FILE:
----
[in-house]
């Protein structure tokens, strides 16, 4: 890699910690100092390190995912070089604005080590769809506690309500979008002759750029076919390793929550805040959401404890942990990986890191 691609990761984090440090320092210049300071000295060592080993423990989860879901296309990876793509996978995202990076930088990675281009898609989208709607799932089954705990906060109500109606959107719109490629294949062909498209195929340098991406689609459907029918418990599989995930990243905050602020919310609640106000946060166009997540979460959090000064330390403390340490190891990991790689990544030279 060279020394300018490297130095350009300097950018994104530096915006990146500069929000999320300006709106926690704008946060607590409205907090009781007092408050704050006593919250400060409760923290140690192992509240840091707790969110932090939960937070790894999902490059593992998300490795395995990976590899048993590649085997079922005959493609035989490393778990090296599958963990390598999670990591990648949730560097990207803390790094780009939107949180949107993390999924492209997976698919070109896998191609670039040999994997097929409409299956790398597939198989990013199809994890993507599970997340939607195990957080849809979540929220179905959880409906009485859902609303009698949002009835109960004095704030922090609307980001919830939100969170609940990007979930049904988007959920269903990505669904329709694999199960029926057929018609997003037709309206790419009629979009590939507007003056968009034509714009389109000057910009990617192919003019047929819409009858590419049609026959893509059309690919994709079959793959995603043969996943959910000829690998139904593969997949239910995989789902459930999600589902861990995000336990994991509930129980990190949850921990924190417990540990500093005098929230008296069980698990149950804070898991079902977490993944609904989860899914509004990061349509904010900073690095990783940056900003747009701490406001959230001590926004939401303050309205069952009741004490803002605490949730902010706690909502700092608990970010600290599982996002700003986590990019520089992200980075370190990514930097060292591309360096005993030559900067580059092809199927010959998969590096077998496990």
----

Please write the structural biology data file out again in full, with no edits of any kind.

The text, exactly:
[in-house]
């Protein structure tokens, strides 16, 4: 890699910690100092390190995912070089604005080590769809506690309500979008002759750029076919390793929550805040959401404890942990990986890191 691609990761984090440090320092210049300071000295060592080993423990989860879901296309990876793509996978995202990076930088990675281009898609989208709607799932089954705990906060109500109606959107719109490629294949062909498209195929340098991406689609459907029918418990599989995930990243905050602020919310609640106000946060166009997540979460959090000064330390403390340490190891990991790689990544030279 060279020394300018490297130095350009300097950018994104530096915006990146500069929000999320300006709106926690704008946060607590409205907090009781007092408050704050006593919250400060409760923290140690192992509240840091707790969110932090939960937070790894999902490059593992998300490795395995990976590899048993590649085997079922005959493609035989490393778990090296599958963990390598999670990591990648949730560097990207803390790094780009939107949180949107993390999924492209997976698919070109896998191609670039040999994997097929409409299956790398597939198989990013199809994890993507599970997340939607195990957080849809979540929220179905959880409906009485859902609303009698949002009835109960004095704030922090609307980001919830939100969170609940990007979930049904988007959920269903990505669904329709694999199960029926057929018609997003037709309206790419009629979009590939507007003056968009034509714009389109000057910009990617192919003019047929819409009858590419049609026959893509059309690919994709079959793959995603043969996943959910000829690998139904593969997949239910995989789902459930999600589902861990995000336990994991509930129980990190949850921990924190417990540990500093005098929230008296069980698990149950804070898991079902977490993944609904989860899914509004990061349509904010900073690095990783940056900003747009701490406001959230001590926004939401303050309205069952009741004490803002605490949730902010706690909502700092608990970010600290599982996002700003986590990019520089992200980075370190990514930097060292591309360096005993030559900067580059092809199927010959998969590096077998496990």